Graduating with multiple feathers in her hat

Graduating with multiple feathers in her hat

Yannan Li graduates with strong bond with UOW and community

Yannan Li is passionate about the local community and loves connecting with people from different walks of life.

She joined the University of Wollongong (UOW) in 2017 to pursue a PhD in the School of Computing and Information Technology (SCIT), Faculty of Engineering and Information Sciences (EIS), and joined the Wollongong University Postgraduate Association (WUPA) to actively engage in student events and to communicate regularly with students, listening to their feedback. She also mentors EIS students.

“Being an international student, I wanted to find a sense of belonging at UOW, and joining the student representative club helped me fulfil that purpose,” Yannan said.

“Getting involved in the local community and student associations and meeting new people motivated me in my career and felt a sense of belonging at UOW.”

“I made new friends at WUPA and it helped me start new initiatives such as ‘Girls talks’ that highlighted the concerns of women to balance their career and family commitments.”

Yannan became the President of WUPA and also served as the postgraduate student representative on the University Council from earlier this year. She has been an important voice in addressing gender equality issues and women’s concerns, and organised donations in response to COVID-19.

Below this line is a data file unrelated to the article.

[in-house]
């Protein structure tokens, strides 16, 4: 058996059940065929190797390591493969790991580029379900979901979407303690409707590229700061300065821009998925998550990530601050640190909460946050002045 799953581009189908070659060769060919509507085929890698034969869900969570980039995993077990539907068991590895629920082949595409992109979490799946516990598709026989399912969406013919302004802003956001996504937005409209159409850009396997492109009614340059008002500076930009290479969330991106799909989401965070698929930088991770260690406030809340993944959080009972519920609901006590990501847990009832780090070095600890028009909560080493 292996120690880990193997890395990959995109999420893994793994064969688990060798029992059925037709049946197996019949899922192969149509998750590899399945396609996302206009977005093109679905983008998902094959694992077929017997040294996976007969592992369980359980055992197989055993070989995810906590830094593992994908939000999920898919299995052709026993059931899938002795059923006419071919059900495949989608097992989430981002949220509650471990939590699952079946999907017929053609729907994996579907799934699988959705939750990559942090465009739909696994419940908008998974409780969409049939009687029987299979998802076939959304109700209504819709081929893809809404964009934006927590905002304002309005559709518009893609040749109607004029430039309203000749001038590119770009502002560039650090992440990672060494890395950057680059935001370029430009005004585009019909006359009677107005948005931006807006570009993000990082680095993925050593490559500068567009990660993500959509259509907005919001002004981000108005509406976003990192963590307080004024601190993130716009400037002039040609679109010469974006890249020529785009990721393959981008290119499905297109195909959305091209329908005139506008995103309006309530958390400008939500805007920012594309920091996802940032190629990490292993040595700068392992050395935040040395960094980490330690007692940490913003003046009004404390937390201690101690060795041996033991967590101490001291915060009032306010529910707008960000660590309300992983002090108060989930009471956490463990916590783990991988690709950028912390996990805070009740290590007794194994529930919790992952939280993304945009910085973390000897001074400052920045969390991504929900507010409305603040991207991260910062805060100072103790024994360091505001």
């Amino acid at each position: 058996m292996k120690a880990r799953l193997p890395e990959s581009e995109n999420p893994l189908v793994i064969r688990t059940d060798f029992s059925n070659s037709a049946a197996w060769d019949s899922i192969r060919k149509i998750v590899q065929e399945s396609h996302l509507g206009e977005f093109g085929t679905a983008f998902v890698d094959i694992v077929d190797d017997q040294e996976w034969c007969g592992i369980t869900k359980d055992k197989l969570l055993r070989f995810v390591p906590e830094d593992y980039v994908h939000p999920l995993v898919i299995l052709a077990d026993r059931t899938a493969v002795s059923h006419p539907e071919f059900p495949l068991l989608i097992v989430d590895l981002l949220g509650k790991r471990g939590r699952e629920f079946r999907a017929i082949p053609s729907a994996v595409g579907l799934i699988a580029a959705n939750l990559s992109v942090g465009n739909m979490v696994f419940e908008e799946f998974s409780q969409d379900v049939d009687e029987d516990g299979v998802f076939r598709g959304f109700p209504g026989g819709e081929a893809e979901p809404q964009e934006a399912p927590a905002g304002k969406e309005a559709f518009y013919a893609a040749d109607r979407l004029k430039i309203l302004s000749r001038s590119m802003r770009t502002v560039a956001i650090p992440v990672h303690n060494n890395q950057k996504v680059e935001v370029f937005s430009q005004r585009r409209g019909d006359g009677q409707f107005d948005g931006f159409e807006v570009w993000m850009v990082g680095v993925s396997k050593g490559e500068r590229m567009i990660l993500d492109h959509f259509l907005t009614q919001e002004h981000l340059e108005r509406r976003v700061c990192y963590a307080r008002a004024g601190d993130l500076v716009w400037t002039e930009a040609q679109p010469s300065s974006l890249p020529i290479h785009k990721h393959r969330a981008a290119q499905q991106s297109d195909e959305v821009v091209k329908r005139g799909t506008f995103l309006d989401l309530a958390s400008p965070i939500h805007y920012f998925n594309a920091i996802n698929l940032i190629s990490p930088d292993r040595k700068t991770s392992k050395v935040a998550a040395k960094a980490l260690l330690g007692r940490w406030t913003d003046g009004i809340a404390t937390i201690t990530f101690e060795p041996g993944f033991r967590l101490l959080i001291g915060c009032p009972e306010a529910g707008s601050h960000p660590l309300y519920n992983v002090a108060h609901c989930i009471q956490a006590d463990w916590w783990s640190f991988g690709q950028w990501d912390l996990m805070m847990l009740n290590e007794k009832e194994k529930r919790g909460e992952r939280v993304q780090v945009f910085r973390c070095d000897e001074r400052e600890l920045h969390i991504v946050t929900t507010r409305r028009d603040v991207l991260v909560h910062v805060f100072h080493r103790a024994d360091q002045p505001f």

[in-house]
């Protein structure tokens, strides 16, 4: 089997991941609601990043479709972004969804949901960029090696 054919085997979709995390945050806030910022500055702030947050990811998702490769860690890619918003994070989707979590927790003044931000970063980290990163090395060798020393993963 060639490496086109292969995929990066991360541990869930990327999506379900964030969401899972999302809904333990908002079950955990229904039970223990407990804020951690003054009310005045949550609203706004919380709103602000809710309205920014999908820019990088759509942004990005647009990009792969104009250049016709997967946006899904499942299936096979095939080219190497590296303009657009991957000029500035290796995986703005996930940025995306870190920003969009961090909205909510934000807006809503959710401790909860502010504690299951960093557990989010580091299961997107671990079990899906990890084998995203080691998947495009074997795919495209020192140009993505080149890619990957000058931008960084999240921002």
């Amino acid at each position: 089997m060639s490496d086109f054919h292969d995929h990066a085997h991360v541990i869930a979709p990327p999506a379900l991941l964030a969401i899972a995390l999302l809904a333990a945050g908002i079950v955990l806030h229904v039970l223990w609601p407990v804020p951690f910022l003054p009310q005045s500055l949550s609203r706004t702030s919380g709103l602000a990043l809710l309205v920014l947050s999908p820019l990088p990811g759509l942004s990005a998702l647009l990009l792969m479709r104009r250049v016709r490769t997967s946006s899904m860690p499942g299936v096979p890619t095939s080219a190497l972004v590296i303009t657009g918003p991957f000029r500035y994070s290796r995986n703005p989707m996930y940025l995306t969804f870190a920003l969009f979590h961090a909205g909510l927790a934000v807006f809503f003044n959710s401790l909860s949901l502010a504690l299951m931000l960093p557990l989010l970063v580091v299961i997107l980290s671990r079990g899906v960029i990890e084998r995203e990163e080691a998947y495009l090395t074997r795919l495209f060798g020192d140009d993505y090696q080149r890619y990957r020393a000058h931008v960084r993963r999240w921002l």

“As a member of the University Council I got the opportunity to share my suggestions and keep my opinions in front of the council to address the concerns of students - and that was a very valuable experience for me.”

In addition to being an inspirational human being, Yannan is an exceptional researcher as well.

Before joining UOW she completed a Bachelor and a Master’s degree at the University of Electronic Science and Technology of China.

She has always been passionate about the world of Information Technology and computer science. Her passion extends to the much specialised area of cybersecurity, an important aspect of privacy and security in today’s digital infrastructure. Her research work has been published in renowned journals and papers, and her PhD degree has received Examiners’ Commendation for Outstanding Thesis.

In 2018, she got the opportunity to volunteer at the 23rd Australasian Conference on Information Security and Privacy (ACISP), a signature event on IT and security hosted by UOW, and she organised the session and welcomed scholars from around the world.

“Organising the ACISP at UOW was a great volunteering and learning experience,” Yannan said.

Yannan received an Outstanding Volunteer award for her contribution to the event.

She thanked Distinguished Professor Willy Susilo for guiding and mentoring her throughout her journey at UOW.

“As an international student, I was new to UOW and Professor Susilo helped me settle in, motivated me to build my interest on various topics, and motivated and guided me on various issues during my time at UOW,” Yannan said.

“He always encouraged me to take a leap of faith and trust my instinct to achieve my goals.”